Today I actually met Rich Little, the greatest of all master impressionists, at a luncheon honoring him in Los Angeles.

It had to happen eventually, and though inevitable, it was still very thrilling. I was invited by my friend Lois Travalena, whose late husband, Fred, was also a world class impressionist and friend of Rich’s.

Like many of my contemporaries, I was forever beguiled by Rich Little’s appearances on The Tonight Show, The Kopy Kats and the Dean Martin Celebrity Roasts in the 1970’s where he would perform uncanny imitations of the stars of the day, many of whom shared the dais with him.

Rich, who was born in Ottawa, Canada and took America by storm in 1959 on the Judy Garland Show, had an uncanny ear and could imitate a variety of celebrities from John Wayne to Jack Benny to Ronald Reagan.

His reputation is such that, even today, if you ask someone to name an impressionist, they will usually say “Rich Little.” In modern parlance, he dominates the brand.

In the height of his career, Little was able to “crack” celebrities that no one else had ever successfully imitated, like Johnny Carson, whom he specialized in and did numerous times on The Tonight Show when Carson was king of late night.

Rich Little actually created the entire category of TV impressionist, bringing it out of its smoky nightclub crucible and into the living rooms of Americans.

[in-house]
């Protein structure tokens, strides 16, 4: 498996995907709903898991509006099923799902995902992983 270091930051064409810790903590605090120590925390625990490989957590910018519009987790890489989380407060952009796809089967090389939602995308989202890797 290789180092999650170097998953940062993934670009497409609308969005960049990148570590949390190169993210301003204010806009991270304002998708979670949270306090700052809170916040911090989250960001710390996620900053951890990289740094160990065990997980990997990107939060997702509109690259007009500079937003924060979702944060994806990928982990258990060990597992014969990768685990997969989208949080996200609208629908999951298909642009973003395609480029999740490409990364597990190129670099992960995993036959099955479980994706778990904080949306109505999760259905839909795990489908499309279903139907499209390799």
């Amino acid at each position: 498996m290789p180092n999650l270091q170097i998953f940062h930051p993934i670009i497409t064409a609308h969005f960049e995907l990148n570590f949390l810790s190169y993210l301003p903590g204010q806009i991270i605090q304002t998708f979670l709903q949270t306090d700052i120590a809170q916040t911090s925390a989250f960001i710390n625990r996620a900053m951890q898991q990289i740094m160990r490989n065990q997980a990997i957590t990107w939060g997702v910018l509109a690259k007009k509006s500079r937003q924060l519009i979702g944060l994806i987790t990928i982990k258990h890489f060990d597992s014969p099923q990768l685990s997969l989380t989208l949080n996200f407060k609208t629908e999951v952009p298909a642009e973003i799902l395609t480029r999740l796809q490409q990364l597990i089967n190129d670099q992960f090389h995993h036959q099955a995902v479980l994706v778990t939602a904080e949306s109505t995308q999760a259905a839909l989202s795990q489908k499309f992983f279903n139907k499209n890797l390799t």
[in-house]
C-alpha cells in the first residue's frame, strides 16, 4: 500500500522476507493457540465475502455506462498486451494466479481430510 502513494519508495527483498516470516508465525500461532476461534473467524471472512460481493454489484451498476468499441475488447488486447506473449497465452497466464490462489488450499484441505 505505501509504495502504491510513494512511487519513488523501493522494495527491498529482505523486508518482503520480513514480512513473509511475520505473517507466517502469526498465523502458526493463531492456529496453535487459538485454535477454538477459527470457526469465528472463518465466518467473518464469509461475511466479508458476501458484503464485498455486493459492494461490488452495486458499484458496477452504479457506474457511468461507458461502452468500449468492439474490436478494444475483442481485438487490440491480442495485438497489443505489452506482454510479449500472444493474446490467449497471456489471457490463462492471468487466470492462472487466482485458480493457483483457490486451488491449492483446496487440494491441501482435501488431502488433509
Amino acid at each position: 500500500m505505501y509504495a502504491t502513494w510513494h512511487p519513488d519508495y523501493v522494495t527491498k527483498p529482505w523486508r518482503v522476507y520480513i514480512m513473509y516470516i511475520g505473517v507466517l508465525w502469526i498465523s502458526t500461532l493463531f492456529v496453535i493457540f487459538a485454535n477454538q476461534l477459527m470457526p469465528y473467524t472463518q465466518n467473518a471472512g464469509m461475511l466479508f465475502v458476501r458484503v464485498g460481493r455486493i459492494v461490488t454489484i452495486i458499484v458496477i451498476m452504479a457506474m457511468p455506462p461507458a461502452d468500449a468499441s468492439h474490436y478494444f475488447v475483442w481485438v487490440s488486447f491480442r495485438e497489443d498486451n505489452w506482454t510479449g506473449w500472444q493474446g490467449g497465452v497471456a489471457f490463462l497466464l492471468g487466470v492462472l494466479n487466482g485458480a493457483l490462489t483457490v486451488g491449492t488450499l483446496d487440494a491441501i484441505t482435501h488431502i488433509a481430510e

I well remember watching an early show called The Kopy Kats, where he starred with an ensemble of brilliant impressionists, and did the kind of sketch comedy that SNL now does as a matter of course.

Not many episodes of The Kopy Kats were produced, and it suffered from being bounced around the television schedule, but for me it was utter bliss whenever I managed to stumble upon it.

Strangely, I do NOT recall thinking, at that tender age, that one day I myself would like to have such a job, or even do impressions professionally, but clearly it had a deep, underlying influence.

When I finally met Rich Little in person, I knew I wouldn’t have very long with him, and he would likely be pretty distracted, but I wanted to thank him for all the inspiration and the entertainment, and to shake his hand, which I did.

I’m very certain he has heard the same words of praise from thousands of other impressionists, amateur and professional alike in his 50 year plus career, but I did feel satisfaction telling him personally.

It’s nice to be able to acknowledge people one admires and who have had a positive influence on one’s life and career. I’m fortunate to have been able to do that today, and to express my deep thanks to a genuine superstar of the craft.

Do yourself a favor some night and check out Rich Little on YouTube… it’s a treasure trove.